Pope Francis breaks new ground by extending abortion-forgiving powers to all priests

Pope Francis breaks new ground by extending abortion-forgiving powers to all priests
Pope Francis has permanently extended the power to grant absolution for abortions to all Roman Catholic priests. Formerly, only bishops or special confessors were authorized to do so.

The new measure, which was revealed in an apostolic letter following Sunday’s closing of the Church’s ‘Holy Year of Mercy’, represents a further softening of the Vatican’s stance on issues of crucial importance to Catholics under Pope Francis.

The pontiff also called on Catholics to “unleash the creativity of mercy,” stressing that even though the Holy Year of Mercy is at an end, “the door of mercy of our heart continues to remain wide open,” according to the National Catholic Reporter.

For Catholics, abortion is such a serious sin that only a special confessor could grant absolution. Without this, a woman would face immediate excommunication.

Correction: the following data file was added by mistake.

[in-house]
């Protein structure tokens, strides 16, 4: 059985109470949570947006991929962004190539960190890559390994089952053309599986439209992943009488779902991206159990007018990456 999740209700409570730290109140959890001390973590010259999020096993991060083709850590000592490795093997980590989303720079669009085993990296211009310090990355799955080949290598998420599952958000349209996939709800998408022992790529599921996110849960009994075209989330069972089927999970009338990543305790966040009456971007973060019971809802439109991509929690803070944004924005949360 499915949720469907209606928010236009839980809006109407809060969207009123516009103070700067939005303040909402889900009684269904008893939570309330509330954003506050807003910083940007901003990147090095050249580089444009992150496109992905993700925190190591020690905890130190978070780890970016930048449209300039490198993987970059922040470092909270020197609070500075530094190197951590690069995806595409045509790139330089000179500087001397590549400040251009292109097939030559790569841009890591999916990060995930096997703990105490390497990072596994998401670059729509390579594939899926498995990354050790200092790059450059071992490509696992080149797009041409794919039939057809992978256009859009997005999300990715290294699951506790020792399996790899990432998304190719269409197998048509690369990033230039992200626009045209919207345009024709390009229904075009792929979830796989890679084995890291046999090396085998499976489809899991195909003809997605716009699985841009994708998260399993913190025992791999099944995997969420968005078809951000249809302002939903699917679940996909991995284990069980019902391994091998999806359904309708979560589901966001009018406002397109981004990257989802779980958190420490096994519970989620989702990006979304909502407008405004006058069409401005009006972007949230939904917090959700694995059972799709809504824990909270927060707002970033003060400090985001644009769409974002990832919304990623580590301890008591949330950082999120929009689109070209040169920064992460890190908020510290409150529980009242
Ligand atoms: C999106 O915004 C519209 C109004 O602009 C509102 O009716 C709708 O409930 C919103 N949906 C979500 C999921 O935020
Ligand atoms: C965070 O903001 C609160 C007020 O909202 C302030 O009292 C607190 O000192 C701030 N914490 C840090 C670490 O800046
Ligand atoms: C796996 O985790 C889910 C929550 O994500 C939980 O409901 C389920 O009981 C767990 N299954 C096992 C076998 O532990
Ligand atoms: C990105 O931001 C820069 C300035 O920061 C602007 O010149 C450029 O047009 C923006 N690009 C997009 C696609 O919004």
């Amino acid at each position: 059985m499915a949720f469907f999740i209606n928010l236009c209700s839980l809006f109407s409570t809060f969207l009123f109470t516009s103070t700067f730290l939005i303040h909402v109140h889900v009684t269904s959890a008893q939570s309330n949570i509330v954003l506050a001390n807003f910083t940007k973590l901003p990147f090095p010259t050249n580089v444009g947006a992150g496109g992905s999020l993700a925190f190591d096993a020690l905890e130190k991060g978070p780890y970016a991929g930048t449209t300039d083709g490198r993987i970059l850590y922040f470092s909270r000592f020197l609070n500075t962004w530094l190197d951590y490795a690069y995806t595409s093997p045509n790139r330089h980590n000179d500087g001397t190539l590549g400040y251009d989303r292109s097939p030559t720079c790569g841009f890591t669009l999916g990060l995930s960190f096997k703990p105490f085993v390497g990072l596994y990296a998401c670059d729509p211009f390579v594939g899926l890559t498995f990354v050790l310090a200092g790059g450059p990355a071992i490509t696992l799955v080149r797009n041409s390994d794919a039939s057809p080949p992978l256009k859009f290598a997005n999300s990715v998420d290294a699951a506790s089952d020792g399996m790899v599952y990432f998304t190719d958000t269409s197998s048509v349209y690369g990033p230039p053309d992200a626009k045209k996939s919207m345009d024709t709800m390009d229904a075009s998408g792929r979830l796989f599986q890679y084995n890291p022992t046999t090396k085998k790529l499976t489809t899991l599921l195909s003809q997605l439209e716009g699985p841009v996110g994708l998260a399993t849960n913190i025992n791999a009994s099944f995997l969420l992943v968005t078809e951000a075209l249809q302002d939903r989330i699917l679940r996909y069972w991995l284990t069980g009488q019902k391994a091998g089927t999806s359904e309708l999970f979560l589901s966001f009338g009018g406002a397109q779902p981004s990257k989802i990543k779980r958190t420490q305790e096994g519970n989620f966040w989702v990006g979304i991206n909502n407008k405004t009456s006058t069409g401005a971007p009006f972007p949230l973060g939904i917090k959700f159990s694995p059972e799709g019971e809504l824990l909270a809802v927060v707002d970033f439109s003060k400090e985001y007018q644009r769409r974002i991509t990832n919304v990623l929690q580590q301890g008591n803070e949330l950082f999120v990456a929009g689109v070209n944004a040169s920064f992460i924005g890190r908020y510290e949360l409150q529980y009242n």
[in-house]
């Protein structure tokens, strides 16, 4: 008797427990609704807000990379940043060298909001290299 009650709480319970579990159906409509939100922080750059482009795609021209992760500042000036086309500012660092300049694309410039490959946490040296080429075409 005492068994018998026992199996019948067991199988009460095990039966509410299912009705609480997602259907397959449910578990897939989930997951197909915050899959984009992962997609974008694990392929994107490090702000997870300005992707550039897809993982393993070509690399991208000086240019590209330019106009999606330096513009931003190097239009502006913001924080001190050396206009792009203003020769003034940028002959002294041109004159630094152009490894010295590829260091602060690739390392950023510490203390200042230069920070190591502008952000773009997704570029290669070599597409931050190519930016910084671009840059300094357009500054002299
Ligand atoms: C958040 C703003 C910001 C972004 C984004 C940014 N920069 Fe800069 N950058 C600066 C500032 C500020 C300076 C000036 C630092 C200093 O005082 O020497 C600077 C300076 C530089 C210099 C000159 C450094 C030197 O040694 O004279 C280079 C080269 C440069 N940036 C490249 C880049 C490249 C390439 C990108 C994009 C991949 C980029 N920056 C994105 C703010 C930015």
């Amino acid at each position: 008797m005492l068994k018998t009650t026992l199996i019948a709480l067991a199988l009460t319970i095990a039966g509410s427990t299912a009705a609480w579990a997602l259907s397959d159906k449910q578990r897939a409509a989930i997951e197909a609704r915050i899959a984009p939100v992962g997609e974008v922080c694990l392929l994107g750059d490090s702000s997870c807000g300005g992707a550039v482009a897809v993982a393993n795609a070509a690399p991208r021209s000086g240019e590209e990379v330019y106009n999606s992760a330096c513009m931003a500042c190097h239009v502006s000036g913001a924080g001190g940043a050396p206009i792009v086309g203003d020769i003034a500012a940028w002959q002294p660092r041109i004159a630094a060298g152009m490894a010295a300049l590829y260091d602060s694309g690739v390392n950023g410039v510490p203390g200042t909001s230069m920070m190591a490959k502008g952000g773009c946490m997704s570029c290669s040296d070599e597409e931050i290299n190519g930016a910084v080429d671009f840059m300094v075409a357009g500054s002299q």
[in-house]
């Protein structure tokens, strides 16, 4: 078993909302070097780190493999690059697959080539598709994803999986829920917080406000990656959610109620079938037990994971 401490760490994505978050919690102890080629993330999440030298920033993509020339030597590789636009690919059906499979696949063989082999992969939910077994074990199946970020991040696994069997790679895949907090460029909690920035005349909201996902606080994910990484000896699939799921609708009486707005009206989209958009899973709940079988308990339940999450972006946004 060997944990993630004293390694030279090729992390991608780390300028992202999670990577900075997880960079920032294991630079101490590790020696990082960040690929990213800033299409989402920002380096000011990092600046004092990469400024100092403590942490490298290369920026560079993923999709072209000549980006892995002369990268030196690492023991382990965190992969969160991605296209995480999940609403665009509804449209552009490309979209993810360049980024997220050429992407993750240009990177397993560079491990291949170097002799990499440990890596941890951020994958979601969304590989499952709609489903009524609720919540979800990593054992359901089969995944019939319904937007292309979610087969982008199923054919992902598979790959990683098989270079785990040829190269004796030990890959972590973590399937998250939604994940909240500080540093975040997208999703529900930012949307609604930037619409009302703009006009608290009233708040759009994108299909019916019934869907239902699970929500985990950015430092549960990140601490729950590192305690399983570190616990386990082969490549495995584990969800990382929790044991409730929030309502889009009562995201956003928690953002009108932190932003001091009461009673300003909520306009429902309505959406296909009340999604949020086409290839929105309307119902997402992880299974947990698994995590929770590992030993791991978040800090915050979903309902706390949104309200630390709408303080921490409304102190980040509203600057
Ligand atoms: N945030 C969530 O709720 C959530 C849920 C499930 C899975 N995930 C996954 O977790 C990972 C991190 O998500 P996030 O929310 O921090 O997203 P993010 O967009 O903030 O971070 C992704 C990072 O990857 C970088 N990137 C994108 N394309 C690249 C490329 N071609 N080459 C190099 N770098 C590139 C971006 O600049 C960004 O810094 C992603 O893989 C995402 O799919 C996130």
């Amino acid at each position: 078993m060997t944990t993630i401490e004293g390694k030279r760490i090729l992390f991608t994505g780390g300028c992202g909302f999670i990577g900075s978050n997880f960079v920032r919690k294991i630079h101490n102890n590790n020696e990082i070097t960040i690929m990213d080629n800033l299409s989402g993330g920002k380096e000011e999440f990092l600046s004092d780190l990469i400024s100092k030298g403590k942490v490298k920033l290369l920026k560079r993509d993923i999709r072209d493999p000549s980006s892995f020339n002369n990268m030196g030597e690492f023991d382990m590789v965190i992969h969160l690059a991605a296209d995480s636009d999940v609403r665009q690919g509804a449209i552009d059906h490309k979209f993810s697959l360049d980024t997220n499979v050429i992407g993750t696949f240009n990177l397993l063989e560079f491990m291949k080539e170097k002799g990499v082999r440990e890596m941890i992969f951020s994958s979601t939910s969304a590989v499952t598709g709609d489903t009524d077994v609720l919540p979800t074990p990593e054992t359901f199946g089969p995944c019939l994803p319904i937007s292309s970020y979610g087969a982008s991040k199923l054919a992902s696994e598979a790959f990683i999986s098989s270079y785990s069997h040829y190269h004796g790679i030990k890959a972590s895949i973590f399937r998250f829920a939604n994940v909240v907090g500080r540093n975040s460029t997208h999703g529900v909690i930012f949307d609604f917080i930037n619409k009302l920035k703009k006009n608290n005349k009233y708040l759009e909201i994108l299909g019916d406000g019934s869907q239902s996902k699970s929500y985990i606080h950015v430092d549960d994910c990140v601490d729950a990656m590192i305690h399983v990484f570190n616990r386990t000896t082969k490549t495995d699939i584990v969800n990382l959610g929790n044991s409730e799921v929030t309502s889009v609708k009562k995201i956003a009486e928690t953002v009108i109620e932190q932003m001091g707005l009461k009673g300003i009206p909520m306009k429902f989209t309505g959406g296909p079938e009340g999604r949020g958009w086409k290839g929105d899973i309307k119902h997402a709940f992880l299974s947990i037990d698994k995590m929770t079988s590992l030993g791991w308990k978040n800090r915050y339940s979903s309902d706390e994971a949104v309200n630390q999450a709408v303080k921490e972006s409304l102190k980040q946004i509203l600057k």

The power to forgive abortions had been granted to priests for the duration of the Holy Year of Mercy, and this newest directive essentially makes that permission permanent.

Britain and the United States had already gone ahead and granted those powers to parish priests without Francis, unlike the rest of the Catholic world, which will now have to make the transition.

Francis said he intended to “restate as firmly as I can that abortion is a grave sin, since it puts an end to an innocent life,” but added that “there is no sin that God’s mercy cannot reach and wipe away when it finds a repentant heart seeking to be reconciled with (God).”

In another testament to his inclusive world views, the Pope also announced a new tradition in his letter – the World Day of the Poor – which will be observed on the second-to-last Sunday of each liturgical year, normally mid-November.

“Mercy cannot become a mere parenthesis in the life of the Church; it constitutes her very existence, through which the profound truths of the Gospel are made manifest and tangible,” he says in the letter. “Everything is revealed in mercy; everything is resolved in the merciful love of the Father.”